Jennifer Pattison Tuohy reported for The Verge on Wednesday that Chamberlain, maker of the popular MyQ connected garage controllers, announced it would be shutting off “all unauthorized access” to the MyQ APIs. As Tuohy notes, this move breaks support for popular third-party software tools such as Homebridge and Home Assistant.
Chamberlain made the announcement in a blog post on its website.
As Tuohy also notes in her report, news of Chamberlain’s move comes a year after the company discontinued HomeKit support.
In an update this week, Chamberlain chief technology officer Dan Phillips said in part in a statement “only 0.2% of myQ users, previously accounted for more than half of the traffic to and from the myQ system, and at times constituted a substantial DDOS [distributed denial of service] event that consumed high quantities of resources.”
A few years ago, long before the words “coronavirus” and “pandemic” became entrenched in the everyday lexicon, I decided to go all-in on building a smart home system for the house my partner and I share. It’s shape-shifted some over time, but the bedrock contains Google Nest and Apple HomeKit. While the former consists of the doorbell, thermostat, cameras, and smoke detector, the latter is what we use most of the time to control everything. The Starling Home Hub integrates all the Nest devices into HomeKit, so they’re readily available in the Home app on the panoply of Apple devices at home. Likewise, I also am clinging to dear life to the ol’ reliable OG Nest app, which has cemented itself a permanent place on the home screens of my iPhone and iPad mini.
Part of our setup includes the aforementioned, dearly-departed MyQ HomeKit garage door controller from Chamberlain. More than any smart home device we have—smart plug for lamps excepted—this is my favorite piece. Prior to adding the smart controller, the garage door was opened via a tactile keypad located just outside the door. It was older technology, which meant the buttons felt very mushy and presses didn’t always register. Worse, there was no alert of any kind to kindly tell you if you’d accidentally entered the wrong passcode. Suffice it to say, opening the garage by this method was annoying—and clearly inaccessible.
By contrast, the MyQ HomeKit controller makes it simple for me to open the garage with my phone or Apple Watch, even my iMac if I happen to be at my desk. (Siri works too, but I try to avoid it if possible due to my stutter,) Every time I open the garage, I’m reminded that adding the smart controller perhaps was the best tech decision I’ve ever made; it’s liberating to tap a button on my phone and hear the door slide open.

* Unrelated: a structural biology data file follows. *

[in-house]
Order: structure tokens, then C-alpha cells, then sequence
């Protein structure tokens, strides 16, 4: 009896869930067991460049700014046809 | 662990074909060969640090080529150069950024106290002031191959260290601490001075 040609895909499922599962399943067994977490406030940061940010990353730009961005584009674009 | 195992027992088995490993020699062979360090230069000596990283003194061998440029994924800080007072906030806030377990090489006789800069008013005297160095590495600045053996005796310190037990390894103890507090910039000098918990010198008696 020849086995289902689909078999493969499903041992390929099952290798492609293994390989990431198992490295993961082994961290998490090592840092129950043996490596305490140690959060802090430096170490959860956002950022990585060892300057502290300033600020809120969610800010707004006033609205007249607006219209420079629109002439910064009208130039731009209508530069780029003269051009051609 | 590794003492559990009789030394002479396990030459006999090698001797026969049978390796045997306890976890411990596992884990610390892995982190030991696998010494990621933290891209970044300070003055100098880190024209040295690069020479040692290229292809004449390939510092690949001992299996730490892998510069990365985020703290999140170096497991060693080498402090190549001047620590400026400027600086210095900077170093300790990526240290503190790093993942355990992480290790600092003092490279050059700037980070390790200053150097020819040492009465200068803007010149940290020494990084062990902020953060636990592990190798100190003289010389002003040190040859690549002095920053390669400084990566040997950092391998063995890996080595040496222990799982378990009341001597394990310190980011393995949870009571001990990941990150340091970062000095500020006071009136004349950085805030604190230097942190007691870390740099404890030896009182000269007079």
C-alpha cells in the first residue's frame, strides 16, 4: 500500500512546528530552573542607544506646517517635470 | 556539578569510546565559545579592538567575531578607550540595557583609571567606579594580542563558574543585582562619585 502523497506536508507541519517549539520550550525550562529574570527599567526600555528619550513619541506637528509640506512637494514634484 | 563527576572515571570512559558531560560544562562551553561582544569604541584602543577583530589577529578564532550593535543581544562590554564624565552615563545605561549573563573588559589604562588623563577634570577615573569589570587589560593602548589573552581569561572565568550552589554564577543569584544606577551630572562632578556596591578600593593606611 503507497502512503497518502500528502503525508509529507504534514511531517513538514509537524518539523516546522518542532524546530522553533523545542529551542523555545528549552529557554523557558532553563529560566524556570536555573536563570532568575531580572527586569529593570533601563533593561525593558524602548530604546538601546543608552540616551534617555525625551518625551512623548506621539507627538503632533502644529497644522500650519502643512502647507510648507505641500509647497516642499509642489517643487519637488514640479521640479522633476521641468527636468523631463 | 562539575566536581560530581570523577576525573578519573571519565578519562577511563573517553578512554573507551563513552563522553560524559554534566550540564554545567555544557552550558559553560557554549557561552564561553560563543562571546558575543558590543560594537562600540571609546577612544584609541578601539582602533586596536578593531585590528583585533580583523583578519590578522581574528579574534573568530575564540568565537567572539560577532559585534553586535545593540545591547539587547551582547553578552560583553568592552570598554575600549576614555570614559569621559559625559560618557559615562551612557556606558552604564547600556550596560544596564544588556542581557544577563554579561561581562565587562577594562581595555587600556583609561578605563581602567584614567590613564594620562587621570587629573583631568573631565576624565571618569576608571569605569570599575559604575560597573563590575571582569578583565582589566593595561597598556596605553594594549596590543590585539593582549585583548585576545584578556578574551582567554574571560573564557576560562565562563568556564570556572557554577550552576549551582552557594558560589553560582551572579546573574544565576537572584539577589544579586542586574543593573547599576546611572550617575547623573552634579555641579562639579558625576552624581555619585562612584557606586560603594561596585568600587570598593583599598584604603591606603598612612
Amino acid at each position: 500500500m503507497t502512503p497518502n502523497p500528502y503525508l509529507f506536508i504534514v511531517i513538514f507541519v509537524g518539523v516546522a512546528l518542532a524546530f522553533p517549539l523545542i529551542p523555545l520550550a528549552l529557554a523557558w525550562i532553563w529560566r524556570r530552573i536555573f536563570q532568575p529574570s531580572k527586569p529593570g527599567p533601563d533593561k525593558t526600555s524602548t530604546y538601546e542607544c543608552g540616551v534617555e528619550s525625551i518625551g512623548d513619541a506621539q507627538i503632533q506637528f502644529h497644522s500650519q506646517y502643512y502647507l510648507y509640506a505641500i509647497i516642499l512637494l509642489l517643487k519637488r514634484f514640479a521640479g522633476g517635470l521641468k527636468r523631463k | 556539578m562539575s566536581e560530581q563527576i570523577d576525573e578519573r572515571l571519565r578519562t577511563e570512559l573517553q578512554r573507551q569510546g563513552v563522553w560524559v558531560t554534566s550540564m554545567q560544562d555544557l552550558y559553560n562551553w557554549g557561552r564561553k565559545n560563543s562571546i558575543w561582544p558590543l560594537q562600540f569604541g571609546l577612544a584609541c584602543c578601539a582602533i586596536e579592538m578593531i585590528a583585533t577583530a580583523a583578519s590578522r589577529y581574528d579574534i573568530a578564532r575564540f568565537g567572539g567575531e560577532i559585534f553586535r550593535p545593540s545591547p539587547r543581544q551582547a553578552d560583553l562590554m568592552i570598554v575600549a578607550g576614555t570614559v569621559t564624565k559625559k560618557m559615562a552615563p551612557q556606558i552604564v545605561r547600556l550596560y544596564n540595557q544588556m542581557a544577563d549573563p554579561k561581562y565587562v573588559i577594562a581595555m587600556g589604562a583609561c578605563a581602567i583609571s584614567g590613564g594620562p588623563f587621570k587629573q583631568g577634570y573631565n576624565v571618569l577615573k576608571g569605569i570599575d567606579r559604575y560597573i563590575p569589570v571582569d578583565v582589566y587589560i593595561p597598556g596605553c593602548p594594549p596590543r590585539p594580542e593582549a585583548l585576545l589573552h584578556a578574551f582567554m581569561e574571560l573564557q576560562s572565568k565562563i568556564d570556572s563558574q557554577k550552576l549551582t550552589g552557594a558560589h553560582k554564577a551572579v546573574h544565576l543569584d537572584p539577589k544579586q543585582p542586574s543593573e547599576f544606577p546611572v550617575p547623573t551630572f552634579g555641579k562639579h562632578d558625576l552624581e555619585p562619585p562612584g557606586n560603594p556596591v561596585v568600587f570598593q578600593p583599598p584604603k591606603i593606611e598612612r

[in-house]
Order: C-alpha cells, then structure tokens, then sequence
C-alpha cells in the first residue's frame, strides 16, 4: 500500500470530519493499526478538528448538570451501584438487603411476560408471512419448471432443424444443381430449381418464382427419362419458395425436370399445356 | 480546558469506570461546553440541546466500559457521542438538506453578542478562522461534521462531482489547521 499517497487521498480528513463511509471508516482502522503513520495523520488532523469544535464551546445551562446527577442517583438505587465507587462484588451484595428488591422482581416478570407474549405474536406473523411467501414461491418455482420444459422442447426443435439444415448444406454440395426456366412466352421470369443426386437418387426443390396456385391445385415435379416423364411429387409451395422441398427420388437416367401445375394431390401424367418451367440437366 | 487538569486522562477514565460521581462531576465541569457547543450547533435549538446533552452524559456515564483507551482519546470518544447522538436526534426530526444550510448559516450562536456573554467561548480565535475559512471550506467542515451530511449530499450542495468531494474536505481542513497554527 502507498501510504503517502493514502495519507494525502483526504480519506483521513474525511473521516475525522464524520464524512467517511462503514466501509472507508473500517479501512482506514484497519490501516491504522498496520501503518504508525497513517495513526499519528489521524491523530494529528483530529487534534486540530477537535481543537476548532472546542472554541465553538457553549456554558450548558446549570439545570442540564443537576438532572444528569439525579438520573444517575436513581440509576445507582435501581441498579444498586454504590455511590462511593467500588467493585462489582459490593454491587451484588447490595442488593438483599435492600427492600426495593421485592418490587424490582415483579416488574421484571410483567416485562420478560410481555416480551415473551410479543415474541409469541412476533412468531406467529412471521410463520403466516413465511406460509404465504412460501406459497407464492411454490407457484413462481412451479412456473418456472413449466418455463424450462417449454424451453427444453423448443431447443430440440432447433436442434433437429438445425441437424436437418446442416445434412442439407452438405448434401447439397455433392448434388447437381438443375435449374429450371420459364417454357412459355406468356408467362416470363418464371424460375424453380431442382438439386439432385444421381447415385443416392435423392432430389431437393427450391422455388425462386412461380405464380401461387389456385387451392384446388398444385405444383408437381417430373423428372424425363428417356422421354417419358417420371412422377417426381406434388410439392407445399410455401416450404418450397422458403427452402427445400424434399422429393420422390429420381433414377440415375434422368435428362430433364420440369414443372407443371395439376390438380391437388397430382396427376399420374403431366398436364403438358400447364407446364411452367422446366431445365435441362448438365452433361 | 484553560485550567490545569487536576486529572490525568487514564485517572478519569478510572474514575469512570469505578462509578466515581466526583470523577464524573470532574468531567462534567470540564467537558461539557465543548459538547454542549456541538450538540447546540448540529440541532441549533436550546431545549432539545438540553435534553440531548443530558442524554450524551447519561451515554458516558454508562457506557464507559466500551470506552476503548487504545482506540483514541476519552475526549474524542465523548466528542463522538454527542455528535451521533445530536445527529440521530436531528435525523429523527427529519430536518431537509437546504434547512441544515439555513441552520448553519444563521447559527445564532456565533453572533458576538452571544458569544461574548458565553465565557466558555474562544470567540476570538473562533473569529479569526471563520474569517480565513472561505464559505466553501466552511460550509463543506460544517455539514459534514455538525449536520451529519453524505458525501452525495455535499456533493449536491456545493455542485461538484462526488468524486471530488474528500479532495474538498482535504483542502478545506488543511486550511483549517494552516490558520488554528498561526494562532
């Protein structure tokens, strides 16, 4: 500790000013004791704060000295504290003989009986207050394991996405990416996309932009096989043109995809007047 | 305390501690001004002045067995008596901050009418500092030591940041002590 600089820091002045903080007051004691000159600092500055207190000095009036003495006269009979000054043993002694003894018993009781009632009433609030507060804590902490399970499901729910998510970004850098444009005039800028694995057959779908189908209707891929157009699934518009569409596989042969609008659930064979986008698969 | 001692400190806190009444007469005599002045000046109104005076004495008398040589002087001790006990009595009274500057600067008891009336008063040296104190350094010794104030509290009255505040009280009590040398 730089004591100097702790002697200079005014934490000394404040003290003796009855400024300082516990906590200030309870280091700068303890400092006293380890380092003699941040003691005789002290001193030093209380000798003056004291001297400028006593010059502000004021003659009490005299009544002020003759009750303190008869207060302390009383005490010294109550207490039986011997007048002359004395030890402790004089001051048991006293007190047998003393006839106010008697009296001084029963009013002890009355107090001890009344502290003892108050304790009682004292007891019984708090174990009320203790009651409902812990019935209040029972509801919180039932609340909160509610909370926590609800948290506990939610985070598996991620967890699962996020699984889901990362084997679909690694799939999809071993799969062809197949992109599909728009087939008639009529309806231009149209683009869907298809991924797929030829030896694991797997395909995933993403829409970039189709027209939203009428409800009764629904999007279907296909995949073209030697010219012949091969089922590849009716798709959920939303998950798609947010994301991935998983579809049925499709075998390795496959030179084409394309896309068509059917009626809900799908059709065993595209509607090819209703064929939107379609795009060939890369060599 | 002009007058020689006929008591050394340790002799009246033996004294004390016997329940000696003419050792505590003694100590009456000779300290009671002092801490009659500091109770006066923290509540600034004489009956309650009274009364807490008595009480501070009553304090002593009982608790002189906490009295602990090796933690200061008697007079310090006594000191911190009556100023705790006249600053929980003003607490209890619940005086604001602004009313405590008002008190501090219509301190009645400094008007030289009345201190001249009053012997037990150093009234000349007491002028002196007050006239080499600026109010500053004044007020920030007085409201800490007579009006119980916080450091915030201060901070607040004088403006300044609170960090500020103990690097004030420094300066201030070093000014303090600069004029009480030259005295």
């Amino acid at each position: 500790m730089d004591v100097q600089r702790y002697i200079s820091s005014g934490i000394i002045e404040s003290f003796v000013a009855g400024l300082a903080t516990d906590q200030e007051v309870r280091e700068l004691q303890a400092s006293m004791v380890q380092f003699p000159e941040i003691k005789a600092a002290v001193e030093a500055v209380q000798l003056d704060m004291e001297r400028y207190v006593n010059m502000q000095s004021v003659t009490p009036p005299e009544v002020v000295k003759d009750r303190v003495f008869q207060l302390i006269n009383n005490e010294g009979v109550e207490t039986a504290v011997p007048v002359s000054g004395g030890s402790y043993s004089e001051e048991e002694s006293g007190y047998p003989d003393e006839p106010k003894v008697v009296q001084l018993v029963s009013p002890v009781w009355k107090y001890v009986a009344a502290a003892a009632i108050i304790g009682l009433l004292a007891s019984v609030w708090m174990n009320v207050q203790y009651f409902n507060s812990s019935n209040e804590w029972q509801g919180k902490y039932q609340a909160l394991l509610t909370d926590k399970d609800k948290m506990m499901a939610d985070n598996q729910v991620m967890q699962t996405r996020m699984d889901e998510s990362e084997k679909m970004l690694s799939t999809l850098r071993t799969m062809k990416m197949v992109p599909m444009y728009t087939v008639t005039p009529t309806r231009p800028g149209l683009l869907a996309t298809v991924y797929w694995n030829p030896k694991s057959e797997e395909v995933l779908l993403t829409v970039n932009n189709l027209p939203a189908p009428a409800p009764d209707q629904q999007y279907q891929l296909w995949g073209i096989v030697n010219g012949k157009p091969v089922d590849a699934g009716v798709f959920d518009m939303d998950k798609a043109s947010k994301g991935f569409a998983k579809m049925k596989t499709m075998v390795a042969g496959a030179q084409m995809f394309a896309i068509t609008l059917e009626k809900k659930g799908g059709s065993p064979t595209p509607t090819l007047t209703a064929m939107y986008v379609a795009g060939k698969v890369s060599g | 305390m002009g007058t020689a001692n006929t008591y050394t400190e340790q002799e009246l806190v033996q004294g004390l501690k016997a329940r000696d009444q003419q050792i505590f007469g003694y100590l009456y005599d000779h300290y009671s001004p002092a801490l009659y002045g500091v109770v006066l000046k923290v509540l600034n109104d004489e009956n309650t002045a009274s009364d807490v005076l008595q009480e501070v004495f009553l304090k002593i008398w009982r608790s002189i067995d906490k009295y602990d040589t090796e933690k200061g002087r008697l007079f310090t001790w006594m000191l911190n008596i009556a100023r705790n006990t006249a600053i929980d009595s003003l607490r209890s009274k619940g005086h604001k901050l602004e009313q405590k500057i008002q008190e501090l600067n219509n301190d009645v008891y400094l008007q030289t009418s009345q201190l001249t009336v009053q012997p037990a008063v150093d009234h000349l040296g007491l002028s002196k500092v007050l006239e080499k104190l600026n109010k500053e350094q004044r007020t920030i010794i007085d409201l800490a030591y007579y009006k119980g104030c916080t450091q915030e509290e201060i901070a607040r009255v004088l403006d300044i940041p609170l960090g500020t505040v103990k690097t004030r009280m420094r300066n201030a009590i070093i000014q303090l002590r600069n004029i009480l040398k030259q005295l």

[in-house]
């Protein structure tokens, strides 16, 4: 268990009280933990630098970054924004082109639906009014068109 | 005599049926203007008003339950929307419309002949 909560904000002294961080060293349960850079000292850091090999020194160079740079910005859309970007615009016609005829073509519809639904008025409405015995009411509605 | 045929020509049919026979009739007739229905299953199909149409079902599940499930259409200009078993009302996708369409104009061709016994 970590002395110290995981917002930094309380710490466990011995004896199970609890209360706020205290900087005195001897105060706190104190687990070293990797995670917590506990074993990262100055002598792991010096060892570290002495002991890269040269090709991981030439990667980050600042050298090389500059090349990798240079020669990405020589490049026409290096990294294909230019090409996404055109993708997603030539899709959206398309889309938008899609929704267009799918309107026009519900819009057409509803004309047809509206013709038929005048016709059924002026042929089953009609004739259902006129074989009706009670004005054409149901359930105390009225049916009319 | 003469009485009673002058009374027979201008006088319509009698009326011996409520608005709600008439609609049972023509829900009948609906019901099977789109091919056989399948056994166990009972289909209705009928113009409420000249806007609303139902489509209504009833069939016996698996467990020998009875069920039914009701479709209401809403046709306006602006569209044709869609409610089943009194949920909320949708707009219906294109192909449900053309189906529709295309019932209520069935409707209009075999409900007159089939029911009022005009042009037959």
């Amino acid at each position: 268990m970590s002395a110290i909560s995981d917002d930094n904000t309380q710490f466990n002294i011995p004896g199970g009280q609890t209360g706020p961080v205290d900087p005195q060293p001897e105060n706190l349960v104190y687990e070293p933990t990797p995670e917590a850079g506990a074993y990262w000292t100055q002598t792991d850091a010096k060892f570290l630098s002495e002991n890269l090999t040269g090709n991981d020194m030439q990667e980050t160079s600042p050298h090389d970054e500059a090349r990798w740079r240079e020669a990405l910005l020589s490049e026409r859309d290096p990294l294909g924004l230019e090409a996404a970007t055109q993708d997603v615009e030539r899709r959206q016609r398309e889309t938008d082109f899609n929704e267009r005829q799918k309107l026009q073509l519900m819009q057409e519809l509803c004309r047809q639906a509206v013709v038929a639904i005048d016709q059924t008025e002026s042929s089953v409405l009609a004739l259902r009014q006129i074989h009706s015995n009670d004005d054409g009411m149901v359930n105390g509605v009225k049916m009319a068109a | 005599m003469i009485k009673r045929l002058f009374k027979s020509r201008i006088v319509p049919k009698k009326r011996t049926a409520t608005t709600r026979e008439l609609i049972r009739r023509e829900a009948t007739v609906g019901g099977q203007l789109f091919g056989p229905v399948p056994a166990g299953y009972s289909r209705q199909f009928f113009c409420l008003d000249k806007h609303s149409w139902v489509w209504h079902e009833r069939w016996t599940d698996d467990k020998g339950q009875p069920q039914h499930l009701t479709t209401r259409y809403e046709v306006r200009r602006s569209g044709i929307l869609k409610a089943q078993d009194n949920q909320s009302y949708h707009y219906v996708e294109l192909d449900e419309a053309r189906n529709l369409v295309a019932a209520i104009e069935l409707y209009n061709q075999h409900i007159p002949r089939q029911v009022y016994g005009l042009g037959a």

My before and after experiences with my house’s garage door is a good illustration of the smart home’s potential to positively impact accessibility. As with most things tech, smart homes generally are pitched as modern marvels of convenience and coolness. The smart home is both convenient and cool, it’s true, but more profound from a disability perspective is the ways in which a disabled person’s home is made more accessible. Part of living in the house is traipsing downstairs to the garage to attend to recent work done after a semi-urgent plumbing issue emerged down there. Giving the plumber access to the space were the old keypad mechanism in place would’ve been much more frustrating and embarrassing. With the MyQ system in place, all I had to do with tap the button from Control Center on my phone when the plumber knocked on the front door. A top-shelf user experience.
This isn’t an insignificant or trivial development. The garage is way more accessible right now than it ever has been, and it brings me joy in a way that would make Marie Kondo proud. Convenience is one thing, but accessibility is most important as a lifelong disabled person. Tech like Chamberlain’s MyQ controller provides that freedom in spades.
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